Pollen assemblages, diatom assemblages, and sedimentology, from Cumbres Bog in the southeastern San Juan Mountains of Colorado, provide a record of climate and environmental change since the end of the last glacial maximum (LGM). Cumbres Bog is unusually deep (basal sediments extend 12 m below the surface) for its altitude (~3050 m a.s.l.) and we extracted 7 m core of continuous sediment below ~5 m of water and peat. The resulting record provides strong evidence of: a period of warming immediately after the LGM (~18-13 cal. kyr BP), a cool interval coinciding with the Younger Dryas (~12.8-11.5 cal. kyr BP), a warm stable period from 10 to 6 cal. kyr BP, and a cooler and highly variable climate interval after 6 cal. kyr BP. More specifically, pollen ratios and fossil diatoms indicate that cold periods generally match with previously identified periods of rapid climate change that occurred at 10.6, 8.7-7.9, 7.0-6.9, 5.4-5.2, 3.3-3.0, 2.3, 2.0 and 1.5 cal. kyr BP. This record also adds resolution to previous regional records and indicates that the periodicity of climate variability changed from 2000-3000 years to 700-1100 years around 6 cal. kyr BP and to <500 years after 3.5 cal. kyr BP. Overall, our record provides important, relatively high-resolution paleoclimatic information for this remote region of the southern Rockies.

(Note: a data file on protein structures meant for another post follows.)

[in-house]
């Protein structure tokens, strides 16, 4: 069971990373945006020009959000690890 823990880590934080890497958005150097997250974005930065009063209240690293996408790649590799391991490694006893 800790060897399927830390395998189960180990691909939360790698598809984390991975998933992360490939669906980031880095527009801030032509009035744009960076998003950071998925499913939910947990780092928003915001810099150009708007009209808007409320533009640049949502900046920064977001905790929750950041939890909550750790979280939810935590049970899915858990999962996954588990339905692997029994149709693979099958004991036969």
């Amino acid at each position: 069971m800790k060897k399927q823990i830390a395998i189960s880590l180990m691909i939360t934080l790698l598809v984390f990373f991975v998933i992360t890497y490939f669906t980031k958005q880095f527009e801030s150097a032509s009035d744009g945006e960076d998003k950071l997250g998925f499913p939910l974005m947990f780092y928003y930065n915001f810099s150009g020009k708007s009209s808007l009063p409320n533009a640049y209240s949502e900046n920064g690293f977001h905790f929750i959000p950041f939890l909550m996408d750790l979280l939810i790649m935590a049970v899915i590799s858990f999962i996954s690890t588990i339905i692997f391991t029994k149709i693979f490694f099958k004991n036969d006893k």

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- Cumbres Bog core
- El Niño-Southern Oscillation
- Holocene climate
- San Juan Mountains
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